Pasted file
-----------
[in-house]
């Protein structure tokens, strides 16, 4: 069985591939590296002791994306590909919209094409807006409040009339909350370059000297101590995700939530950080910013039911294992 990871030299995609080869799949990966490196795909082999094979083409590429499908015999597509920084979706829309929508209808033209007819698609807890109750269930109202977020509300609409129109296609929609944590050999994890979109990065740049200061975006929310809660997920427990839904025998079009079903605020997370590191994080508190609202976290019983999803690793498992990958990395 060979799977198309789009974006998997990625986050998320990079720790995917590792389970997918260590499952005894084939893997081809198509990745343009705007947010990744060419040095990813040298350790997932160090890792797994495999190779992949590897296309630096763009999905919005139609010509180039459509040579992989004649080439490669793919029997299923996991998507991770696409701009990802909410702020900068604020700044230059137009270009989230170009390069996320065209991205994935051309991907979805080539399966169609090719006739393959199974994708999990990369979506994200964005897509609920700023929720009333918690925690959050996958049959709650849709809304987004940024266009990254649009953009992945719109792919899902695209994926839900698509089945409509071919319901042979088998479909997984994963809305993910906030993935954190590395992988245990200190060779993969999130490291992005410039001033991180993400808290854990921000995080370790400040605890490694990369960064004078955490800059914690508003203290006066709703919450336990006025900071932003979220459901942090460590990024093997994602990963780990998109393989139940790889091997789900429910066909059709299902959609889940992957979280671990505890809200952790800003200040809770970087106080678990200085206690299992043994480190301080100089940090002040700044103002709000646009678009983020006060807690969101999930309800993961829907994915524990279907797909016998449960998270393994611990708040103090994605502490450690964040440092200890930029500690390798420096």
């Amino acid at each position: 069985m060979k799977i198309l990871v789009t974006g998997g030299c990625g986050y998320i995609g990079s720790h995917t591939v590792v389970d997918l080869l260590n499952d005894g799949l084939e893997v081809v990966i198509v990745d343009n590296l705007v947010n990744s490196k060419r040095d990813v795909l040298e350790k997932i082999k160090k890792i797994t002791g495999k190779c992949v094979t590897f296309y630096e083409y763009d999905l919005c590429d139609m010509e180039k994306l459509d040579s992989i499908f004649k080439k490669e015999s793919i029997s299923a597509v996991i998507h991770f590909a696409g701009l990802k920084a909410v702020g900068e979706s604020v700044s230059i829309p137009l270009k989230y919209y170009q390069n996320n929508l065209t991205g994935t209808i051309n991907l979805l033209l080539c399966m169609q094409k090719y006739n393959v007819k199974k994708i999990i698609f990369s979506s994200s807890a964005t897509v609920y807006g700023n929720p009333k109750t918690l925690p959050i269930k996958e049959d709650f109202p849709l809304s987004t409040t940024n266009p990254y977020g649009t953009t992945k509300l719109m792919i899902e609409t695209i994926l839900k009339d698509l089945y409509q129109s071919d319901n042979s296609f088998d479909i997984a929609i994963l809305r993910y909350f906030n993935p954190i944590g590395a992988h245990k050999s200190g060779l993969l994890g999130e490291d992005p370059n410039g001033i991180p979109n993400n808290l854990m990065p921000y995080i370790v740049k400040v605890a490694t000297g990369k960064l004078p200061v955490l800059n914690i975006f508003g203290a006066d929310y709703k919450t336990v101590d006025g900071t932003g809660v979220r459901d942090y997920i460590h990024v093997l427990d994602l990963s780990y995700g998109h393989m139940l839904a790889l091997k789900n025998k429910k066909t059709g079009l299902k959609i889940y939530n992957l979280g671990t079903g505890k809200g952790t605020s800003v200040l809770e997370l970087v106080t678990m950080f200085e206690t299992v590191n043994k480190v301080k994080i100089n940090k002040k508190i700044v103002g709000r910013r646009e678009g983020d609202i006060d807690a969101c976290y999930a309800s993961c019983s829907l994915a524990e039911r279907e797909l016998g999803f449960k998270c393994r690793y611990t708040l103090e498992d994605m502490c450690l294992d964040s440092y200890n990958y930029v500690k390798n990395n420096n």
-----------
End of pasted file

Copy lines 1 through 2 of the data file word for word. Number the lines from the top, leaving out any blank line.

[in-house]
């Protein structure tokens, strides 16, 4: 069985591939590296002791994306590909919209094409807006409040009339909350370059000297101590995700939530950080910013039911294992 990871030299995609080869799949990966490196795909082999094979083409590429499908015999597509920084979706829309929508209808033209007819698609807890109750269930109202977020509300609409129109296609929609944590050999994890979109990065740049200061975006929310809660997920427990839904025998079009079903605020997370590191994080508190609202976290019983999803690793498992990958990395 060979799977198309789009974006998997990625986050998320990079720790995917590792389970997918260590499952005894084939893997081809198509990745343009705007947010990744060419040095990813040298350790997932160090890792797994495999190779992949590897296309630096763009999905919005139609010509180039459509040579992989004649080439490669793919029997299923996991998507991770696409701009990802909410702020900068604020700044230059137009270009989230170009390069996320065209991205994935051309991907979805080539399966169609090719006739393959199974994708999990990369979506994200964005897509609920700023929720009333918690925690959050996958049959709650849709809304987004940024266009990254649009953009992945719109792919899902695209994926839900698509089945409509071919319901042979088998479909997984994963809305993910906030993935954190590395992988245990200190060779993969999130490291992005410039001033991180993400808290854990921000995080370790400040605890490694990369960064004078955490800059914690508003203290006066709703919450336990006025900071932003979220459901942090460590990024093997994602990963780990998109393989139940790889091997789900429910066909059709299902959609889940992957979280671990505890809200952790800003200040809770970087106080678990200085206690299992043994480190301080100089940090002040700044103002709000646009678009983020006060807690969101999930309800993961829907994915524990279907797909016998449960998270393994611990708040103090994605502490450690964040440092200890930029500690390798420096």